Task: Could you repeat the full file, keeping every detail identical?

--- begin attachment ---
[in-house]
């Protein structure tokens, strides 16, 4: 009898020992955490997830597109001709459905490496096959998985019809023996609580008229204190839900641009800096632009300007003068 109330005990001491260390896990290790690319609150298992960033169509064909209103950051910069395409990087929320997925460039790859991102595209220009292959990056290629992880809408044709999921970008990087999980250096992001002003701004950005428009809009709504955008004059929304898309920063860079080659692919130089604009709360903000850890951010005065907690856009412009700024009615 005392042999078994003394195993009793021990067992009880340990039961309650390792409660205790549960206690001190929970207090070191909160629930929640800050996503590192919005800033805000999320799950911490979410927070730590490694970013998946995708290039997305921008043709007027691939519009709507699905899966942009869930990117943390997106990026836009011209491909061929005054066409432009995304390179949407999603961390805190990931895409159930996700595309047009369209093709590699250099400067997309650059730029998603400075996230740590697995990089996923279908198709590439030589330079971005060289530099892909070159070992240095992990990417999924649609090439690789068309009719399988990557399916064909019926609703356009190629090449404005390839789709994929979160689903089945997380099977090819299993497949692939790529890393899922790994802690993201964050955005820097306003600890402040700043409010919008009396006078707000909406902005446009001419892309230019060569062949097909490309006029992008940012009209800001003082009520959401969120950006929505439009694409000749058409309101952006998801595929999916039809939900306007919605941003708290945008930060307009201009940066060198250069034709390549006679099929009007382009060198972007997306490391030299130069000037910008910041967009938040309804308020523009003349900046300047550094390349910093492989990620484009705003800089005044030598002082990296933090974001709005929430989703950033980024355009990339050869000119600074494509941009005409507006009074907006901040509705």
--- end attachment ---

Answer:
[in-house]
């Protein structure tokens, strides 16, 4: 009898020992955490997830597109001709459905490496096959998985019809023996609580008229204190839900641009800096632009300007003068 109330005990001491260390896990290790690319609150298992960033169509064909209103950051910069395409990087929320997925460039790859991102595209220009292959990056290629992880809408044709999921970008990087999980250096992001002003701004950005428009809009709504955008004059929304898309920063860079080659692919130089604009709360903000850890951010005065907690856009412009700024009615 005392042999078994003394195993009793021990067992009880340990039961309650390792409660205790549960206690001190929970207090070191909160629930929640800050996503590192919005800033805000999320799950911490979410927070730590490694970013998946995708290039997305921008043709007027691939519009709507699905899966942009869930990117943390997106990026836009011209491909061929005054066409432009995304390179949407999603961390805190990931895409159930996700595309047009369209093709590699250099400067997309650059730029998603400075996230740590697995990089996923279908198709590439030589330079971005060289530099892909070159070992240095992990990417999924649609090439690789068309009719399988990557399916064909019926609703356009190629090449404005390839789709994929979160689903089945997380099977090819299993497949692939790529890393899922790994802690993201964050955005820097306003600890402040700043409010919008009396006078707000909406902005446009001419892309230019060569062949097909490309006029992008940012009209800001003082009520959401969120950006929505439009694409000749058409309101952006998801595929999916039809939900306007919605941003708290945008930060307009201009940066060198250069034709390549006679099929009007382009060198972007997306490391030299130069000037910008910041967009938040309804308020523009003349900046300047550094390349910093492989990620484009705003800089005044030598002082990296933090974001709005929430989703950033980024355009990339050869000119600074494509941009005409507006009074907006901040509705």